Our occasional “What’s Your Jewish Perspective” feature turns its attention to the race for the White House. As always, the idea is for invited participants to finish off in any way they wish sentence fragments we’ve given them. The Jewish Press called on several prominent political pundits to respond. They were not required to complete every fragment.
Our participants, in alphabetical order, are:
Eric Alterman, “The Liberal Media” columnist for The Nation magazine and a senior fellow at the Center for American Progress in Washington and the Nation Institute and the World Policy Institute in New York. He is also distinguished professor of English and journalism at Brooklyn College, and the bestselling author of ten books.
Jeff Jacoby, who was educated at the Hebrew Academy of Cleveland, George Washington University, and Boston University Law School. He has been an op-ed columnist for The Boston Globe since 1994.
Seth Lipsky, editor of The New York Sun.
John Podhoretz, editor of Commentary.
Jennifer Rubin, who writes the Washington Post’s Right Turn blog and has written for Commentary, The Weekly Standard, National Review, the New York Post, the Jerusalem Post, and other publications and appears regularly on NBC, CNN, and many syndicated radio shows.
* * * * *
In the presidential election, the Jewish vote…
Alterman: will go Democratic by a margin of 75-25.
Jacoby: will once again be taken for granted by the Democrats. Though the Democratic Party has become the political home of those who are the least friendly to Jews and the Jewish state, most American Jews still vote unhesitatingly for the Democratic ticket.
Lipsky: will be closely watched to gauge reaction to President Obama’s policy toward Israel and issues of religious freedom.
Podhoretz: will remain overwhelmingly Democratic.
Rubin: will once again go heavily Democratic. Eight years of overt hostility toward the Jewish state will not serve to have enlightened American Jewry about the Democratic Party. Alas, the vast majority of liberal Jews care more about global warming and abortion than a president’s position on Iran or views on the Israeli-Palestinian conflict.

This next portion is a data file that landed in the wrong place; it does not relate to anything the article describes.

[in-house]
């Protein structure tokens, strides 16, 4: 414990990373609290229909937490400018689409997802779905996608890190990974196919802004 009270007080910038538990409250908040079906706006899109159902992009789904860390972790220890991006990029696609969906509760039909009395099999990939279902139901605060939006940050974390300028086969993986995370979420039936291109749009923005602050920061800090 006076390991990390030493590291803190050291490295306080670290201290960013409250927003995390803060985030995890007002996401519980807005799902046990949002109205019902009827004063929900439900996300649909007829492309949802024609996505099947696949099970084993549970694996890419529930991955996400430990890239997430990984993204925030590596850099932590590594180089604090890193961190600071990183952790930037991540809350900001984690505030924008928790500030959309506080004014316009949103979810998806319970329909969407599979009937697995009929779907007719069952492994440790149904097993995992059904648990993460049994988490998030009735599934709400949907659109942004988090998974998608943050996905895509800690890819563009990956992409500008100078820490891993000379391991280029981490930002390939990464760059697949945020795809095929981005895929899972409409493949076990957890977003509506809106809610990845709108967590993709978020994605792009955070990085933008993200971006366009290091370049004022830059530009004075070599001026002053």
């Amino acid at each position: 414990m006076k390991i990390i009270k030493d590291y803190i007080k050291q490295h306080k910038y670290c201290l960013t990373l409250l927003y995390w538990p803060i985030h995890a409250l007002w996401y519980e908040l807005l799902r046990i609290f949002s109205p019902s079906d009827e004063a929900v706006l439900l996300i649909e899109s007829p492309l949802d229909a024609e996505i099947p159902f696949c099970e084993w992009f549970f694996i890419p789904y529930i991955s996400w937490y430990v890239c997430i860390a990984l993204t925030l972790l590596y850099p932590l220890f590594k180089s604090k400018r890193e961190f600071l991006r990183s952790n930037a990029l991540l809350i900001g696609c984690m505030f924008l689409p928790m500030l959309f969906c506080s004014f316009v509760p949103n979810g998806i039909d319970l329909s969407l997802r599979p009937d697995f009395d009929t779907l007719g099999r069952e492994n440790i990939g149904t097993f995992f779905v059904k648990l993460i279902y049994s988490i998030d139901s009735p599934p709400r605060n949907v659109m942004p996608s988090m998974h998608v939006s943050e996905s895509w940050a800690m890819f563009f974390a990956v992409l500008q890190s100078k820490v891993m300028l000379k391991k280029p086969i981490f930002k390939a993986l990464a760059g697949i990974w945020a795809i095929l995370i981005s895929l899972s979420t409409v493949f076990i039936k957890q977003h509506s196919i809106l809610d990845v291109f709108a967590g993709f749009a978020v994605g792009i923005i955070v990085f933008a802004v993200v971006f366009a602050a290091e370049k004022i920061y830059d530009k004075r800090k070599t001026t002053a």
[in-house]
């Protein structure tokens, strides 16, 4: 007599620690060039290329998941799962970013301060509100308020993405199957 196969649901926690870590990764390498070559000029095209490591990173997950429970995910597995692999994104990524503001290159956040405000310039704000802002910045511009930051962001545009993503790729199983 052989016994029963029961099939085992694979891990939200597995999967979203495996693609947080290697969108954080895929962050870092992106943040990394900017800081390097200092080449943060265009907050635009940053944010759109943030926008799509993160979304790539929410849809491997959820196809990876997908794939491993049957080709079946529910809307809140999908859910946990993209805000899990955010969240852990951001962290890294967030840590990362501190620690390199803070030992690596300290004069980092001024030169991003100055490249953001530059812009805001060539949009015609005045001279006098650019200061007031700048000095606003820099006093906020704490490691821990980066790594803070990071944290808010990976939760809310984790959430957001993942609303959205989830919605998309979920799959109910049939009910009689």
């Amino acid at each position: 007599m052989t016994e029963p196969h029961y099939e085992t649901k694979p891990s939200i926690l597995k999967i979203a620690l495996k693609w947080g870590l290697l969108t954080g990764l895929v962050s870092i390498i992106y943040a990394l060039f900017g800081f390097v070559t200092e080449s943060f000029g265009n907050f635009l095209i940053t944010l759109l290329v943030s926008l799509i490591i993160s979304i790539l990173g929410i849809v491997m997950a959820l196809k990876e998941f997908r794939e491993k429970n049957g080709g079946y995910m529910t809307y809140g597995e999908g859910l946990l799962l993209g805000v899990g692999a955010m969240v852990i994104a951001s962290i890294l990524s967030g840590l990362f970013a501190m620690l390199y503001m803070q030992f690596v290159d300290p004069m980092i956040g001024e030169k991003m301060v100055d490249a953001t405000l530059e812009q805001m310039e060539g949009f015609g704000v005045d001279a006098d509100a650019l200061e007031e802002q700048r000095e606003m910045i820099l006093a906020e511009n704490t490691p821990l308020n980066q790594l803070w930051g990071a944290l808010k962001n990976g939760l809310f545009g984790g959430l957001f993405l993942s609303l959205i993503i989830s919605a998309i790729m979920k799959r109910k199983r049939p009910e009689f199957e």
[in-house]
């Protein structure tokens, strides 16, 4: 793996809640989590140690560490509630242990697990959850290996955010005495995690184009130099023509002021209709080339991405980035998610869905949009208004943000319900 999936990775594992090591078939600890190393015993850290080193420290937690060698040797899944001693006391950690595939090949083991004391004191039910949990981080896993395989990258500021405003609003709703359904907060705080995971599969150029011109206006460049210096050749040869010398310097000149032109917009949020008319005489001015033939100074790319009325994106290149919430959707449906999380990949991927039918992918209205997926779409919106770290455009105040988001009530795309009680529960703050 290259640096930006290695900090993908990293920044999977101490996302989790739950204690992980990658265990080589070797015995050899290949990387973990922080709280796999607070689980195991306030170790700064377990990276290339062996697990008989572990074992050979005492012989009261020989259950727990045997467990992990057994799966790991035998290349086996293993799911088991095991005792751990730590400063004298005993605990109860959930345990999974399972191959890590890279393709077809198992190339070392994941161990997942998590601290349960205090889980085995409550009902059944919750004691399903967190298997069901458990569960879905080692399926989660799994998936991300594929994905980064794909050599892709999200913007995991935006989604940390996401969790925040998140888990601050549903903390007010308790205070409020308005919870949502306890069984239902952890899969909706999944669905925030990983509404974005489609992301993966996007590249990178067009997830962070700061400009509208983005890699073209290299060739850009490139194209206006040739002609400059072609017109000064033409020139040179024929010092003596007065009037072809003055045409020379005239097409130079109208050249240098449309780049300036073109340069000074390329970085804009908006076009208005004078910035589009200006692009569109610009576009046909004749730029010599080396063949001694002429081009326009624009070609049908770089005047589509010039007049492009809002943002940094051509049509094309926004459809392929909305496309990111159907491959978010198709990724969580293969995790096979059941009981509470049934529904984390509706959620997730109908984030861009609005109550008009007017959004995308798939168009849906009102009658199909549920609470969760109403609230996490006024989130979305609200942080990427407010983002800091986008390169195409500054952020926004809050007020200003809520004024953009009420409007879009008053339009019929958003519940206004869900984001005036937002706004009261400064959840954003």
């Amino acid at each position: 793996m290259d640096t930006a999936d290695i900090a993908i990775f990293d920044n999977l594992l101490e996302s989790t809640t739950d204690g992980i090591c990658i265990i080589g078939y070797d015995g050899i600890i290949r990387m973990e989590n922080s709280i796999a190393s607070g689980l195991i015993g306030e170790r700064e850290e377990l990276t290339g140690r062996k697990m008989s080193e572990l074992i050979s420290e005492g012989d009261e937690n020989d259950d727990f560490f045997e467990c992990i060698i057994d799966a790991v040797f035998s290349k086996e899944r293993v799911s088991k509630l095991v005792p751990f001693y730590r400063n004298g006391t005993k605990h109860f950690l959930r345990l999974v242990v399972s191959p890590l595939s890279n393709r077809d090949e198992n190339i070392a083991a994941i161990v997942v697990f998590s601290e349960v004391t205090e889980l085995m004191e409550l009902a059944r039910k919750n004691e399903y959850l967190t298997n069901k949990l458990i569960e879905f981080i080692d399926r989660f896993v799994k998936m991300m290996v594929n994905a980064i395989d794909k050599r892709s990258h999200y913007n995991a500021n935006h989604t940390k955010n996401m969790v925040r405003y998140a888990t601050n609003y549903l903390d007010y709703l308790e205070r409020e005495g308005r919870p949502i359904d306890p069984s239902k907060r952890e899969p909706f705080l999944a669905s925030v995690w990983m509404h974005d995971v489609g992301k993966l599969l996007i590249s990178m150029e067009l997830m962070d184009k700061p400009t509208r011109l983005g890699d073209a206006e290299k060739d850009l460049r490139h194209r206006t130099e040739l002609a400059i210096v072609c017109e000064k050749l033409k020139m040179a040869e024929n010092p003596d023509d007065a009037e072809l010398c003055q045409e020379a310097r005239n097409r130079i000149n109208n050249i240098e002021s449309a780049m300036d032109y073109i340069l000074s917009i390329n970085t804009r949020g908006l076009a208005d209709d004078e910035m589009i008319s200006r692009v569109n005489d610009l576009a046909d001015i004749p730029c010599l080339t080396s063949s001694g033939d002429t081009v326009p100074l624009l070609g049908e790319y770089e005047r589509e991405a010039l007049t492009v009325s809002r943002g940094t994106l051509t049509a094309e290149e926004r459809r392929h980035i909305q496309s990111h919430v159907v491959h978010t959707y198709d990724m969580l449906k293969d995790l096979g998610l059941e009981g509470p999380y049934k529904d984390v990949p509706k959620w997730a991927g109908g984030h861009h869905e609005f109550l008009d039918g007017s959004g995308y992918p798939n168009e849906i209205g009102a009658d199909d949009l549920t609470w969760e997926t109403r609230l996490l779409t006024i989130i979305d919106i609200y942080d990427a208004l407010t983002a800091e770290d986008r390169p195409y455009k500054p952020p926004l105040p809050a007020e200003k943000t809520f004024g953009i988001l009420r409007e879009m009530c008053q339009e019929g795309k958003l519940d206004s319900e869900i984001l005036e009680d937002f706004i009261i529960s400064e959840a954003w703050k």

To draw support from Jewish voters, a candidate…
Alterman: should reaffirm the government’s responsibility to all its citizens, especially the least fortunate, and for all people of all faiths, regardless of what that faith may be.
Jacoby: in America is likeliest to succeed, unfortunately, by assuming that what they care most about are secular liberal pieties – abortion rights, same-sex marriage, a secular public square, and a powerful welfare state.
Lipsky: has had, at least heretofore, to run on the Democratic line. Increasingly, though, Republicans have emerged as more in sync with an Israel under the leadership of Likud. So it will be illuminating how this shakes out at the polls in 2016.
Podhoretz: will have to do nothing.
Rubin: must offer a critique of the Obama years, set out a new vision for the Middle East, and present a domestic agenda reflecting concern for middle and lower income Americans.
In this election, liberal and politically conservative Jewish voters…
Alterman: may be able to agree that the Republicans cannot be trusted to protect our freedoms and our country’s traditions of tolerance, based on the frightening success of both Trump’s and Cruz’s campaigns.
Jacoby: will continue to argue passionately among themselves, while being perceived by most non-Jews as simply “Jewish voters.”
Lipsky: will no doubt vote for different candidates – the liberals for the Democrats and the politically conservative Jewish voters for the Republicans. It’s hard to think of a candidate for either party who would change that outlook.
Podhoretz: will imagine their protestations matter, but they don’t.
Rubin: may be as despondent as the rest of Americans with regard to the crassness of our politics and vulgarity of our rhetoric.